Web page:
ACDP: Public must atttend Scorpions briefing

The public should attend the presentation of the National Prosecuting Authority’s annual report to Parliament this week to show their sense of betrayal at the dissolution of the Scorpions, the African Christian Democratic Party (ACDP) said on Sunday.

“The ACDP has no doubt that members of the public will be able to judge for themselves as to how successful the Scorpions have been in fighting crime and corruption in South Africa ... ” ACDP MP Steve Swart said in a statement.

“All indications are that the Scorpions report will once again show the glowing success of this unit, and that the ANC’s allegation that the combination of prosecution and intelligence has led to an abuse of power, is totally unfounded and without substance.”

Swart said prosecutor-driven investigations with an intelligence-gathering capacity, independent of the police, should not be tampered with, particularly in view of the crime and corruption in South Africa.

Safety and Security Minister Charles Nqakula told Parliament on Tuesday that the Scorpions and the police’s organised crime unit would be disbanded to form a “reconstructed” unit.

The “best experience” of the two bodies would be merged in a “holistic” revamping of the criminal justice system, which would prioritise organised crime.

“We need proper measures, better human and material resources to achieve our goals in the fight against all crime,” Nqakula said.

The ACDP slammed the move as “disgraceful”, particularly after the Khampepe Commission’s rejection of Nqakula’s suggestion that there be “a single police force” and that Scorpions therefore be incorporated into the police.

“It is very clear that there is no constitutional reason to disband the Scorpions, and that the real reason why the ANC took this decision is because the unit has been highly effective in investigating high profile political leaders…,” said Swart.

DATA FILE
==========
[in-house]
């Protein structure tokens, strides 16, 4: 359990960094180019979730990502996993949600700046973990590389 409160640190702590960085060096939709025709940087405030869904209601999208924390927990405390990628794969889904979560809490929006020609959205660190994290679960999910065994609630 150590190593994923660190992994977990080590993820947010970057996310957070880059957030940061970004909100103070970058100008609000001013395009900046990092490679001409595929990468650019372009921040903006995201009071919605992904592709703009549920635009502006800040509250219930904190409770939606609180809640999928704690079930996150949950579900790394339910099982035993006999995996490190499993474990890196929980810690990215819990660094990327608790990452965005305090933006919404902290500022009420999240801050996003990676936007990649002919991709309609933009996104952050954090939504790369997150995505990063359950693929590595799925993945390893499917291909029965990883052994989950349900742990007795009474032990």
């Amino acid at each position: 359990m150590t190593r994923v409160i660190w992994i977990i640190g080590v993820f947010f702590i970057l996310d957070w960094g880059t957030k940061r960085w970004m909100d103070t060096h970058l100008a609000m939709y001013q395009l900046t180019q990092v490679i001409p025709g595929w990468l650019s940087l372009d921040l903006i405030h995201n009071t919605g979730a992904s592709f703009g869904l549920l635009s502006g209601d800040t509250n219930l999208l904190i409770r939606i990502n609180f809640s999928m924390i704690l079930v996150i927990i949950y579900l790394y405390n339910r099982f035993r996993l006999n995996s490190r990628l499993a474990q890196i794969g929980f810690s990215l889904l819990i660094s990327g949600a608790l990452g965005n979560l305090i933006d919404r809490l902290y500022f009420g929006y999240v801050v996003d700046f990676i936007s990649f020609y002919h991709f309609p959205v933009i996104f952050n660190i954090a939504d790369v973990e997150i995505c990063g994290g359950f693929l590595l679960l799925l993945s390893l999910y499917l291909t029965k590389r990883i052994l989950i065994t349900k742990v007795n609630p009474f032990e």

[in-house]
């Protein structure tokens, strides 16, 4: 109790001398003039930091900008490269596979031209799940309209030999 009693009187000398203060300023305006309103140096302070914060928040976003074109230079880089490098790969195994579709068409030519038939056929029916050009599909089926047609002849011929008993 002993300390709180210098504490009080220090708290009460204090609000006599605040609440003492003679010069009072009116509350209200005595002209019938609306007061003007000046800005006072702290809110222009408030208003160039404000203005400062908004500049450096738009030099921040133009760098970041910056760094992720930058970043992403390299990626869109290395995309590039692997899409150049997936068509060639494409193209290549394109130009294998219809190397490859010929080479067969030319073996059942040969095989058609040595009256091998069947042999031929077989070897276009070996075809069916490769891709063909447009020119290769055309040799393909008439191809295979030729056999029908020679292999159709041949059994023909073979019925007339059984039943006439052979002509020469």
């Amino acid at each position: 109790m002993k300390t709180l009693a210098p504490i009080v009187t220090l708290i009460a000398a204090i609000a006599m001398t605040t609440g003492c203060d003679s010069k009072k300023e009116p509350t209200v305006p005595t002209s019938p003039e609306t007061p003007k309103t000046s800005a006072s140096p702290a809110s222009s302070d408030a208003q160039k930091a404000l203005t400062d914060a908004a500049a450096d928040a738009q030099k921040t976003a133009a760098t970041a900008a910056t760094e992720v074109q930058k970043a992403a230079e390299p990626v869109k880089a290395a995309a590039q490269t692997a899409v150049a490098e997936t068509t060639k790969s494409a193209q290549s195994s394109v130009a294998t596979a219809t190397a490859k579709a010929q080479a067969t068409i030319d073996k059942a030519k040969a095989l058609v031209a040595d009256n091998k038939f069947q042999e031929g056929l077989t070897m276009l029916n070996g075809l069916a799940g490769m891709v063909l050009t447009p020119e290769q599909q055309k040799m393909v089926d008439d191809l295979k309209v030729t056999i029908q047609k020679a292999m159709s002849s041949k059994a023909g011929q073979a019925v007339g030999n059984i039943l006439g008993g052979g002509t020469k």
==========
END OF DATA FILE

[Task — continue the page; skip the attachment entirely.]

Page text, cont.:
‘Patent lack of clarity’

As far as the Democratic Alliance was concerned, claims that closure of the Scorpions was part of the review of the criminal justice system were “simply a weak attempt to retrospectively justify a move that has no rational basis”, it said in a statement on Sunday.

“The patent lack of clarity, purpose and justification indicates that government has no clear and well-thought-out plan of action, and is simply trying to think on its feet,” said DA justice spokesperson Tertius Delport.

He said the DA would be asking why the Khampepe Commission recommendations endorsed by the Cabinet in 2006, had been disregarded and why statements by Mbeki and Nqakula on the matter were at odds with each other.

It would also ask why the Scorpions would be disbanded to create a unit which would play exactly the same role; how this unit would avoid the same challenges faced by the Scorpions; and why the government would cooperate better for this unit when it had failed to do so for the Scorpions.

“These questions are just some that need to be answered before the public’s concerns can be laid to rest,” said Delport.

“The DA will fight the move to close the Scorpions and reject any attempt to couch the closure as an improvement,” he said. - Sapa

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